CSUF bowling team spares no opportunities

In Sports
Eric Gomez

Anthony Santos was practically raised in a bowling alley.

Since his parents were avid bowlers, it was only natural that at
the age of 8, he would follow in their footsteps.

“I would major in bowling if I could,” Santos said.

As one of the most dedicated members on the Cal State Fullerton
bowling team this year, Santos hopes to teach the new members of
the team the definition of what it means to be a good bowler,
despite having several obstacles against them.

Santos said that bowlers on the West Coast are at much more of a
disadvantage because bowling is more prominent on the East

He said sponsorships are easier to get since the top ranked bowlers
are from the East.

“We try to make a name for ourselves and let our bowling do
the talking,” Santos said.

The CSUF bowling team finished 16th in the nation last year, nearly
missing qualifying for the nationals.

“I’m hoping that we’ll be able to come out on top
this year and just have a good showing at nationals,” said
Derrick Salary, a senior criminal justice major and team

Although this year’s team was left without an official coach,
the two veteran members, Santos and Salary, have taken charge.

The new 10-member team will be preparing in the upcoming weeks for
the season’s big tournament taking place at UC Davis in early

But funding for the team is difficult, Santos said.

Salary said that the team acquires some money from the inter-club
council on campus, “but the majority of the money we have to
come up with out of our own pockets.”

It’s expensive to bowl at the college level Santos said. He
spent nearly $2,500 to $3,000 of his own money last year.

“You go into college bowling knowing you’re not going
to get anything back,” Santos said. “It’s more of
a personal goal.

“The thing about bowling is that it’s individual. You
can only control how you bowl,” he said. “It takes a
lot of discipline and a lot of patience.”

Competitive bowlers must deal with the fact that some people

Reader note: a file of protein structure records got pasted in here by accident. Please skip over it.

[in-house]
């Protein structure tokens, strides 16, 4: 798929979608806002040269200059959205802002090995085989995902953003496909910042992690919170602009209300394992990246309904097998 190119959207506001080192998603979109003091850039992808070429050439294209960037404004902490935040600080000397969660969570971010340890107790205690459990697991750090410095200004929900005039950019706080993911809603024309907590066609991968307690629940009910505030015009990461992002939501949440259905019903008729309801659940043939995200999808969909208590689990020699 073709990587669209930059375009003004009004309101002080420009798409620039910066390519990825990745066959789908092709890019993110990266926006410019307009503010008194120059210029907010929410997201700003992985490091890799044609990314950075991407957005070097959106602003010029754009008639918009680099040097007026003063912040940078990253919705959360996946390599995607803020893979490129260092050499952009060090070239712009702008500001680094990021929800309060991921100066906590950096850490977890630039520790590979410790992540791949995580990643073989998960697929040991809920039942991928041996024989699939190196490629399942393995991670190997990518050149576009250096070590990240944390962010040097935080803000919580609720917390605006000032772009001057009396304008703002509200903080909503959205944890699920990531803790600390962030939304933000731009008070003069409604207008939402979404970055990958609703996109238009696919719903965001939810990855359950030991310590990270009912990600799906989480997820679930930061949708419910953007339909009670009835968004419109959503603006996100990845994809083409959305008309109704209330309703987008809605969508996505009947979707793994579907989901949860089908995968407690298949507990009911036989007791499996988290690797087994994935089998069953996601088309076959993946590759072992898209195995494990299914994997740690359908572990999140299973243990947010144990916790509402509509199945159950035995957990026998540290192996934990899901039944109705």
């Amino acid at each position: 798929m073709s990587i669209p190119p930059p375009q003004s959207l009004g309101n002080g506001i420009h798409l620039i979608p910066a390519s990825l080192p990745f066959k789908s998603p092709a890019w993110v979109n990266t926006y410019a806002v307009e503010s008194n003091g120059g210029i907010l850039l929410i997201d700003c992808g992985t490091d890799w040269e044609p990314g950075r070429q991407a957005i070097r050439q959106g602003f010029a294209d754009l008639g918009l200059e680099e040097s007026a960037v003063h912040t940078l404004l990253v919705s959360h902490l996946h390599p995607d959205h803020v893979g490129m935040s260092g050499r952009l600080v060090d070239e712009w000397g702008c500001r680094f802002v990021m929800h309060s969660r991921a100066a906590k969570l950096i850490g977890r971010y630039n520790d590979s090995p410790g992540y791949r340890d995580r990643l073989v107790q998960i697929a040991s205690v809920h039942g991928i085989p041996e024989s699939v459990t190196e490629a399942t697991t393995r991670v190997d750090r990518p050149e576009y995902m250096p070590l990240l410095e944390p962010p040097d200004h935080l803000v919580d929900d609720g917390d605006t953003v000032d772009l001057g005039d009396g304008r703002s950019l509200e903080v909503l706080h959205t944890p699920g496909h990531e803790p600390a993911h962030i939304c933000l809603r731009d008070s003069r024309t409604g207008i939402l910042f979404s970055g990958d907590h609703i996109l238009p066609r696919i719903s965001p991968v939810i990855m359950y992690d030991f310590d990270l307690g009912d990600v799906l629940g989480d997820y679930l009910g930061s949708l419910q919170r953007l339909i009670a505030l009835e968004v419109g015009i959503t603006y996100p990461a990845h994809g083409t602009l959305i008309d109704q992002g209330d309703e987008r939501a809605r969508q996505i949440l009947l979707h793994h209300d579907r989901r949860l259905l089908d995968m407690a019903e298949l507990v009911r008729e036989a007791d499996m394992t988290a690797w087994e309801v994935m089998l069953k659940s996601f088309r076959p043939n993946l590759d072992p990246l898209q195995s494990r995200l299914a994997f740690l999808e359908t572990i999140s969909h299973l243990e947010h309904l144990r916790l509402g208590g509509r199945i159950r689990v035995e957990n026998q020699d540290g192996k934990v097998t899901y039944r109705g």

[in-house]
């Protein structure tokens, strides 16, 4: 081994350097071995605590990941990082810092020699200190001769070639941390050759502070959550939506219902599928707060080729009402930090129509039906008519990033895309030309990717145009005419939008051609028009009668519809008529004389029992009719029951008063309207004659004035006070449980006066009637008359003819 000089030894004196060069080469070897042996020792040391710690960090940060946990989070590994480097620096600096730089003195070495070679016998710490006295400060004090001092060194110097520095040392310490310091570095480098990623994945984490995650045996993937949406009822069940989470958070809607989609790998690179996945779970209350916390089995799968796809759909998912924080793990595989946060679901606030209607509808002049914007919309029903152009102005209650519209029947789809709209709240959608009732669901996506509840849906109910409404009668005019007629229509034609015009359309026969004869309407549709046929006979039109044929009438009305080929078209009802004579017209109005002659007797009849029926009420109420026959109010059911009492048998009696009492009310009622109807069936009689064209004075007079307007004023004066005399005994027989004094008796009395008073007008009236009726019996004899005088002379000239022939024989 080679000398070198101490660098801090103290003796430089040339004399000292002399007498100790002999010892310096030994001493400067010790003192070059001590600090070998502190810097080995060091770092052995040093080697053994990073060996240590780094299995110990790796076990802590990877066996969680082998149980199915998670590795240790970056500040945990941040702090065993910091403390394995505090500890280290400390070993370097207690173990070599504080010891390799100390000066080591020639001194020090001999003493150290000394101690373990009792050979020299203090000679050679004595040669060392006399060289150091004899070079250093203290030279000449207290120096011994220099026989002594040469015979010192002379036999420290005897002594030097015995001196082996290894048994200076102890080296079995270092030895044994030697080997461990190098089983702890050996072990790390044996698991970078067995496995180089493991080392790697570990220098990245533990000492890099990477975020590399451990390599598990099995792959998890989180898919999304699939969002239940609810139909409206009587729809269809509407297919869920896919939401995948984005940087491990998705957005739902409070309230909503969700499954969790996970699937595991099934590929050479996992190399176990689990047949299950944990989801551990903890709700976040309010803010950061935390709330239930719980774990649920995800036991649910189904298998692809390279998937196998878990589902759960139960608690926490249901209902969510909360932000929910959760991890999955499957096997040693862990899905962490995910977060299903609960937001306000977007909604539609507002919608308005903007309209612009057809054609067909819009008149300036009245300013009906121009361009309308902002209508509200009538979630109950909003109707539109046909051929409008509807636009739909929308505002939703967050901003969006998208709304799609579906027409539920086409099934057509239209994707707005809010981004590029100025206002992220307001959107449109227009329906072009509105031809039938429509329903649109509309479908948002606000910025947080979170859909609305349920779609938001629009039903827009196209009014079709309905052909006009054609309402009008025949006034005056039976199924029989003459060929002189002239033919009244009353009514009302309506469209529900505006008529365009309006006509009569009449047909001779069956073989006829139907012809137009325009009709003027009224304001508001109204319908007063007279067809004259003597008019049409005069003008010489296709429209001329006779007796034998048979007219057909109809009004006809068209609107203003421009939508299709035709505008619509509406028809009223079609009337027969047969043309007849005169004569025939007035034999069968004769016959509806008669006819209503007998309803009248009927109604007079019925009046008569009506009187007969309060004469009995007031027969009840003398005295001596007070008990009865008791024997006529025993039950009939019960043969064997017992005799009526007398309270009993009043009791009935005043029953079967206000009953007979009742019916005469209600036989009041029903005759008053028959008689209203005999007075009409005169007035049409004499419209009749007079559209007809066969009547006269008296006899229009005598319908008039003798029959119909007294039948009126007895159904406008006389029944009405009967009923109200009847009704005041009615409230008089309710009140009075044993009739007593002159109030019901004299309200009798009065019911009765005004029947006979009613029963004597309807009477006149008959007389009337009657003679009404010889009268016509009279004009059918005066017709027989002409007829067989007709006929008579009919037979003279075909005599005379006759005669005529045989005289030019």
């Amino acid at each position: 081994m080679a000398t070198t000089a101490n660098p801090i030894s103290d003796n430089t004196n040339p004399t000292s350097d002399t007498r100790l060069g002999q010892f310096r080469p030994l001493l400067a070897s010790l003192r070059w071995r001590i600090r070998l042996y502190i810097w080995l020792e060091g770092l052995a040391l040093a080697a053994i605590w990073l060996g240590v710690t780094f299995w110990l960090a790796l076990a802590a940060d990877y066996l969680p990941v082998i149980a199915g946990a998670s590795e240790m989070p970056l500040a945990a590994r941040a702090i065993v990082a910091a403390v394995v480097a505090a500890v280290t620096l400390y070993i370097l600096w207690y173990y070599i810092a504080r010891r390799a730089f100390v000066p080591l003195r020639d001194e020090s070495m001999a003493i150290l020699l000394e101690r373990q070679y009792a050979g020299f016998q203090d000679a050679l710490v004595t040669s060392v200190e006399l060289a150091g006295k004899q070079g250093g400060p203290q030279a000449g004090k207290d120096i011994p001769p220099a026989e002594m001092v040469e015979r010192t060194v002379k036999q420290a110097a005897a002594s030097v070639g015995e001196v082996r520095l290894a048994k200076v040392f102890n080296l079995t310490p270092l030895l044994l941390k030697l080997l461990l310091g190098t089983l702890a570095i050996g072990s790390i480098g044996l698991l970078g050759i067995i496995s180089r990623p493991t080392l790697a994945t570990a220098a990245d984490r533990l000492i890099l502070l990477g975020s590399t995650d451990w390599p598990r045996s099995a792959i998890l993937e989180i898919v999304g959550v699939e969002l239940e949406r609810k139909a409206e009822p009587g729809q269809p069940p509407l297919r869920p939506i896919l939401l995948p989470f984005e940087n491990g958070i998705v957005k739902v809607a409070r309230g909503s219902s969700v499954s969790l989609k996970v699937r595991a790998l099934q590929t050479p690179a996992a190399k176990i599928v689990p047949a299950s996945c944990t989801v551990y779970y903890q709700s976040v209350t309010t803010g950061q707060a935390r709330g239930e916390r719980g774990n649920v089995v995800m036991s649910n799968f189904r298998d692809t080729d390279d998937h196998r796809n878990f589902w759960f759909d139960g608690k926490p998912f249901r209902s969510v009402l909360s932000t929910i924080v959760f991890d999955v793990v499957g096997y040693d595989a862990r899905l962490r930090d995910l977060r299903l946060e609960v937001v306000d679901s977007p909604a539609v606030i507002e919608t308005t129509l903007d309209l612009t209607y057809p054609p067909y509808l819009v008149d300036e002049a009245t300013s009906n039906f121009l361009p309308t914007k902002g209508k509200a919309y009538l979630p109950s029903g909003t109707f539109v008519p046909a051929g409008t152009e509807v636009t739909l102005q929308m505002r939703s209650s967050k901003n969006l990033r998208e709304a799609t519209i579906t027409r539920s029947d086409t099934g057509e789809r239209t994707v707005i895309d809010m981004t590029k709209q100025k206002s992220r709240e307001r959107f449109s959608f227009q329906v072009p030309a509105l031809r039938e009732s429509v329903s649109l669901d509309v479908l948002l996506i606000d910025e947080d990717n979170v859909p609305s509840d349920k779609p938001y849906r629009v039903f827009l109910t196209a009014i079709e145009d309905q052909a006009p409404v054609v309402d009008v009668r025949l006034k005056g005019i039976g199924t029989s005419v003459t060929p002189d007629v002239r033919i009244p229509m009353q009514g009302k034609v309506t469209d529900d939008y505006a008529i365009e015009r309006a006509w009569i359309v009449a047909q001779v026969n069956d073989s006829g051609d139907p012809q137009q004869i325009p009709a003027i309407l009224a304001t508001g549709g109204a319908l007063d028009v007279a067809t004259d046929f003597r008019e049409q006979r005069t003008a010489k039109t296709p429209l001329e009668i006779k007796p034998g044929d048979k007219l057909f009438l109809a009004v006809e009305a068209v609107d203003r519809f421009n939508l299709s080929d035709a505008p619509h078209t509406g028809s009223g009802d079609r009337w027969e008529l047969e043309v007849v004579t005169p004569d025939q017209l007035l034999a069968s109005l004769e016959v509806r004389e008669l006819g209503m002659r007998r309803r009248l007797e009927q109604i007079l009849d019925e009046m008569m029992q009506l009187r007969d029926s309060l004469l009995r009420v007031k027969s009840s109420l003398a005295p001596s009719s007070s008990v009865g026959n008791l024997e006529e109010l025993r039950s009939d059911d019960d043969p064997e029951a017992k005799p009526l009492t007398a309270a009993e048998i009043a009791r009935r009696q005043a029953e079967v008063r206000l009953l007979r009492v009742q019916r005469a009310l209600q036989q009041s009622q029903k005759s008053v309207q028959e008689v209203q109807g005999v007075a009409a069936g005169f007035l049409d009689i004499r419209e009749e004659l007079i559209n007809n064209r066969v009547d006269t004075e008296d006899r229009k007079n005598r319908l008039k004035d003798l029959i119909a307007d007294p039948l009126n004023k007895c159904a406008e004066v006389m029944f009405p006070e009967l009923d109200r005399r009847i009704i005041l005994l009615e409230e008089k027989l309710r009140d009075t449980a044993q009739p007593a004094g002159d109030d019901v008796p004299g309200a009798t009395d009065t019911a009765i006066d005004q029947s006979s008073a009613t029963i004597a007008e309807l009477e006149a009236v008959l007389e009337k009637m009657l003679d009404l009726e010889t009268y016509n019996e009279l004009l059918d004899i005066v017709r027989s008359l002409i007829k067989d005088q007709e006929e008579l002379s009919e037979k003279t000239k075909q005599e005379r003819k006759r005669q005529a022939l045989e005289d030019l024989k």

don’t take it seriously as a sport.

“Not a lot of people can appreciate bowling unless
you’ve been a bowler,” Santos said.

But Daren Ogomari, former coach and senior electrical engineering
major, said that while bowling is an individual sport, it is also a
team effort at the collegiate level.

“Bowling at the college level is more team oriented and it
takes your game to a different level,” Ogomari said.

“There’s a part of me that agrees with [bowling being a
sport] because it’s a physical activity,” Ogomari said.
“It’s a mental and physical challenge, which are
characteristics of sports.

“But on the other side of that, bowling is the No. 1 ranked
recreational sport. I think that side of bowling gives it that
appeal of it not being a sport and more of it being something you
just do for fun,” Ogomari said.

“A lot of times you can get really lucky,” Salary said
as to why he sees bowling to be more of a recreational

A relatively inexperienced bowler has a good shot at beating a more
experienced one, Salary said.

“If this was a real sport, then there’s no way that [my
opponent would] be able to beat me,” Salary said.

But the lack of physicality in bowling should not define it, Santos

“In bowling it’s man against machine,” he said.
“It’s you as an individual competing against the
hardest conditions an alley can give you.”

Fullerton has produced high profile bowlers like Vince Wood. He is
one of only a handful of bowlers who bowled a perfect 900 series,
or three 300 games in a row, Salary said.

For the 2002-2003 seasons, Missy Bellinder finished her bowling
career at CSUF winning numerous awards that season, including the
men’s most valuable player at nationals. At the time, there
was no women’s tour available.

CSUF brought home the 1988-1989 Intercollegiate Bowling
Championship title.

Santos said that his goal is to teach the new members that success
in bowling is not out of their reach.

“It’s not about winning this semester,” Santos
said. “It’s about seeing how far we can go without
breaking under pressure.”

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